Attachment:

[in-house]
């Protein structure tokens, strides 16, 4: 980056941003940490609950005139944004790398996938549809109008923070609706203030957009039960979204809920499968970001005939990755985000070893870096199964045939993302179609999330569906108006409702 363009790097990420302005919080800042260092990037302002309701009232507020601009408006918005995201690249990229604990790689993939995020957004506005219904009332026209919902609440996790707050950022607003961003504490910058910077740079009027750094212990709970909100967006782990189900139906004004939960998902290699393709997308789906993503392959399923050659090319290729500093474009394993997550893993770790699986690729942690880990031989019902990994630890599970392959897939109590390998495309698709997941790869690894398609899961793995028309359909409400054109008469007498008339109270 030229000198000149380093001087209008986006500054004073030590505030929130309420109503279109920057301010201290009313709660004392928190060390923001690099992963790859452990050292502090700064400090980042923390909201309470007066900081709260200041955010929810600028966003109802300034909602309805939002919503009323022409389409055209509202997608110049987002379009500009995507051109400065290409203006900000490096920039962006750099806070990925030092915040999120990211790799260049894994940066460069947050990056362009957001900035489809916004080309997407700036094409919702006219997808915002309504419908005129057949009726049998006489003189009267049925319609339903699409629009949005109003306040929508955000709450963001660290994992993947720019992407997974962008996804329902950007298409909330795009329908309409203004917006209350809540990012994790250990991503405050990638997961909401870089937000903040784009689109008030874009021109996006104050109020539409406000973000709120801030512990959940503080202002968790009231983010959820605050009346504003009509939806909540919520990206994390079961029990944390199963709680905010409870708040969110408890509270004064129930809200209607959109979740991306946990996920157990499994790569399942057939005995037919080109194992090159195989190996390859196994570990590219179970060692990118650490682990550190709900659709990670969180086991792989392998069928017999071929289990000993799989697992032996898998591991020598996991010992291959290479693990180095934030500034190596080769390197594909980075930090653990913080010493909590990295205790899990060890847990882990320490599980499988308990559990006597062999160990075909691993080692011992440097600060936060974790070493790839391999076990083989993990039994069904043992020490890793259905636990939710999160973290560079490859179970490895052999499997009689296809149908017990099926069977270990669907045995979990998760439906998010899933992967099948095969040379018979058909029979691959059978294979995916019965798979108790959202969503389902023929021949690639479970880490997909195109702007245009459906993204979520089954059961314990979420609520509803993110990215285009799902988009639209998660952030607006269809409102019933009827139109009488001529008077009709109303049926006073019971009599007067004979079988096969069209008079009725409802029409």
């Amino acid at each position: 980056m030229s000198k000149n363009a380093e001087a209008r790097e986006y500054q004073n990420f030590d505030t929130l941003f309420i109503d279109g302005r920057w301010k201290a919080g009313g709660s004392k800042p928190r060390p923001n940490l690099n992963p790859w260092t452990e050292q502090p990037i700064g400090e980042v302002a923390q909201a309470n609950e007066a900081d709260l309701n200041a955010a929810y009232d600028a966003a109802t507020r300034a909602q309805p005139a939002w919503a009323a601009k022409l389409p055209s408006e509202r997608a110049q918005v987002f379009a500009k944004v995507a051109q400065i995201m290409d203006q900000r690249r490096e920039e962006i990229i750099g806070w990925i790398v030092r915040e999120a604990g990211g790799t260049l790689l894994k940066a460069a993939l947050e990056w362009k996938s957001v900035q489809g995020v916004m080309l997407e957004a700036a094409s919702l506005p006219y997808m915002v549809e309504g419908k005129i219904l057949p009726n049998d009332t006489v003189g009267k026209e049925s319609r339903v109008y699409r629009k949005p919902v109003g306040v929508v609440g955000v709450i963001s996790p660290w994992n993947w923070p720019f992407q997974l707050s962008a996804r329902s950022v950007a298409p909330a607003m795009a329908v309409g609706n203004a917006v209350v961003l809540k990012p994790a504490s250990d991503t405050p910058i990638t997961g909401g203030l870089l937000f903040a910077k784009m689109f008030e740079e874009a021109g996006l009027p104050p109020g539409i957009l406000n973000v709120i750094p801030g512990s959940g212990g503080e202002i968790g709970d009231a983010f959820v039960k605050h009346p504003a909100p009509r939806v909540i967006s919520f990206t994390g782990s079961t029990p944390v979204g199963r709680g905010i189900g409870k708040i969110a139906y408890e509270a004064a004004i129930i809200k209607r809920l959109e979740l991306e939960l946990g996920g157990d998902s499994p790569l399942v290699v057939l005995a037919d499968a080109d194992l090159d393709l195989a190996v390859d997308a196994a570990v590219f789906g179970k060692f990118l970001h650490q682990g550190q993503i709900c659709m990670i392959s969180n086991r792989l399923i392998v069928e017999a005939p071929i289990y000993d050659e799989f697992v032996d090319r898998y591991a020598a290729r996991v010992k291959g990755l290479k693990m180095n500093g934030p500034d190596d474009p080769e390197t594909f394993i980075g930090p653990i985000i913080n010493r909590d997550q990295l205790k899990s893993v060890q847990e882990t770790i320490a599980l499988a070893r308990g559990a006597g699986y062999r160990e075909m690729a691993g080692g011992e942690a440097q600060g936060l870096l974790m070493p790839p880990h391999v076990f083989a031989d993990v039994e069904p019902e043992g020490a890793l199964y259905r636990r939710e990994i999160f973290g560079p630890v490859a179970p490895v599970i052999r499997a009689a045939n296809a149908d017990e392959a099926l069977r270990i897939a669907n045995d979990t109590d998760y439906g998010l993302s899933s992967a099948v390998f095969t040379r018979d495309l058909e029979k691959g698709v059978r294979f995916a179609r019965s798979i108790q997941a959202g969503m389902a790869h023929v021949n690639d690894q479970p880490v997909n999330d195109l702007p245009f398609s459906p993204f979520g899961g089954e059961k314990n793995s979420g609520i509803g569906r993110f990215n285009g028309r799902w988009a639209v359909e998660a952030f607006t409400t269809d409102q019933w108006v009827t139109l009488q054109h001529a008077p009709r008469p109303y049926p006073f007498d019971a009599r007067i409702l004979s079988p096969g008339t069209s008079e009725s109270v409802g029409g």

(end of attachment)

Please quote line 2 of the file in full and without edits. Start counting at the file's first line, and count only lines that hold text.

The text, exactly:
């Protein structure tokens, strides 16, 4: 980056941003940490609950005139944004790398996938549809109008923070609706203030957009039960979204809920499968970001005939990755985000070893870096199964045939993302179609999330569906108006409702 363009790097990420302005919080800042260092990037302002309701009232507020601009408006918005995201690249990229604990790689993939995020957004506005219904009332026209919902609440996790707050950022607003961003504490910058910077740079009027750094212990709970909100967006782990189900139906004004939960998902290699393709997308789906993503392959399923050659090319290729500093474009394993997550893993770790699986690729942690880990031989019902990994630890599970392959897939109590390998495309698709997941790869690894398609899961793995028309359909409400054109008469007498008339109270 030229000198000149380093001087209008986006500054004073030590505030929130309420109503279109920057301010201290009313709660004392928190060390923001690099992963790859452990050292502090700064400090980042923390909201309470007066900081709260200041955010929810600028966003109802300034909602309805939002919503009323022409389409055209509202997608110049987002379009500009995507051109400065290409203006900000490096920039962006750099806070990925030092915040999120990211790799260049894994940066460069947050990056362009957001900035489809916004080309997407700036094409919702006219997808915002309504419908005129057949009726049998006489003189009267049925319609339903699409629009949005109003306040929508955000709450963001660290994992993947720019992407997974962008996804329902950007298409909330795009329908309409203004917006209350809540990012994790250990991503405050990638997961909401870089937000903040784009689109008030874009021109996006104050109020539409406000973000709120801030512990959940503080202002968790009231983010959820605050009346504003009509939806909540919520990206994390079961029990944390199963709680905010409870708040969110408890509270004064129930809200209607959109979740991306946990996920157990499994790569399942057939005995037919080109194992090159195989190996390859196994570990590219179970060692990118650490682990550190709900659709990670969180086991792989392998069928017999071929289990000993799989697992032996898998591991020598996991010992291959290479693990180095934030500034190596080769390197594909980075930090653990913080010493909590990295205790899990060890847990882990320490599980499988308990559990006597062999160990075909691993080692011992440097600060936060974790070493790839391999076990083989993990039994069904043992020490890793259905636990939710999160973290560079490859179970490895052999499997009689296809149908017990099926069977270990669907045995979990998760439906998010899933992967099948095969040379018979058909029979691959059978294979995916019965798979108790959202969503389902023929021949690639479970880490997909195109702007245009459906993204979520089954059961314990979420609520509803993110990215285009799902988009639209998660952030607006269809409102019933009827139109009488001529008077009709109303049926006073019971009599007067004979079988096969069209008079009725409802029409």